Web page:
“I Won’t Give In To My Kids”

Every well-meaning parent-to-be has had their share of “this is how I’m going to do it” statements they have publicly declared in front of large groups of their friends that already have kids.

Admit it, you’ve done it.  I know that a good number of you are all now inwardly cringing. You are thinking about that time you said, “I’m never going to let my kids eat Swedish fish for breakfast” to your crew and you are now looking over at your kids who are eating cheese puffs and m&m’s for dinner, on the couch, while watching SpongeBob SquarePants, at 10pm. On a school night.

Listen, I am not judging in the least. As I wrote last week, I don’t give a rats ass how you parent your kids. I am too busy over here trying to keep my household afloat.

What I do know is that you will, against all better judgement, give in to your kids. Because if you don’t, you’ll end up in the loony bin. There is only so much whining and arguing and “he’s touching me!”, “she took mine!”, “he’s looking at me!”, “she’s touching me again!” one can take.

There are only so many ultimatums one can give a child. You start making up such ridiculous consequences, like my own,  “if you don’t stop this RIGHT THIS MINUTE you are NEVER getting ANYTHING ever again!”, that your kid just looks at you and raises a “yeah, RIGHT” eyebrow.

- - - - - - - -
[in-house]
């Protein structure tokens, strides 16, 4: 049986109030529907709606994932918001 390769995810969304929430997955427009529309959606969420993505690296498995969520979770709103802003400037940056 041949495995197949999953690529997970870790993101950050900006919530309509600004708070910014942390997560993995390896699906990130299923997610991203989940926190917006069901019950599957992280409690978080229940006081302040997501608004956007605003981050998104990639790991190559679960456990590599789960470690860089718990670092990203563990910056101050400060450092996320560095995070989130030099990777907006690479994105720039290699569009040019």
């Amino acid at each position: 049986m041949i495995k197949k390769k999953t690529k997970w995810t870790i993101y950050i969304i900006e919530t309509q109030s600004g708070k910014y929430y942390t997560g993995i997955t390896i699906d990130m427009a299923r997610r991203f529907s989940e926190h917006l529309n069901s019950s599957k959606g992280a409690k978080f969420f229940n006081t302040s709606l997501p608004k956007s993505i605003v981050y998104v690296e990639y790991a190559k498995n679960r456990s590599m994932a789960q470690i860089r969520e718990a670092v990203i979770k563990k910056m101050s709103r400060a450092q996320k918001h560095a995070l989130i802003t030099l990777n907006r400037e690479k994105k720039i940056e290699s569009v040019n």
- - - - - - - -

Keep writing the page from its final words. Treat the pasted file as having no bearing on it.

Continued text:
They got you. That very uncomfortable spot between the rock and proverbial hard space- it sucks.

You need to go to work and are seconds away from being late. They are naked and want oreos for breakfast before they put a stitch of clothing on.

What do you do? The “behaviorally and research-based correct way of parenting” response of waiting them out or the guaranteed way to get you to work on time response of stocking up on oreo cookies?

I think the choice is obvious.

This will happen. I guarantee. If you don’t have kids and you are reading this and you are saying to yourself, “nope, not me, not going to happen” come over here so I can hit you upside the head with a reality rock.

You may start out that way. But watching a parent “do the wrong thing e.g. the thing you would never do” when you see them at Target is entirely different when you ARE that parent. Giving “the look” and getting “the look” evoke very different feelings.

Now, come over here. I will give you that reality rock smack to the head and hand you the reality rock so you can pass it on to the next naïve non-parent friend once you’ve had your kids.

You’re going to need it.

Now, excuse me, I need to go find some oreos so I can get to work on time.

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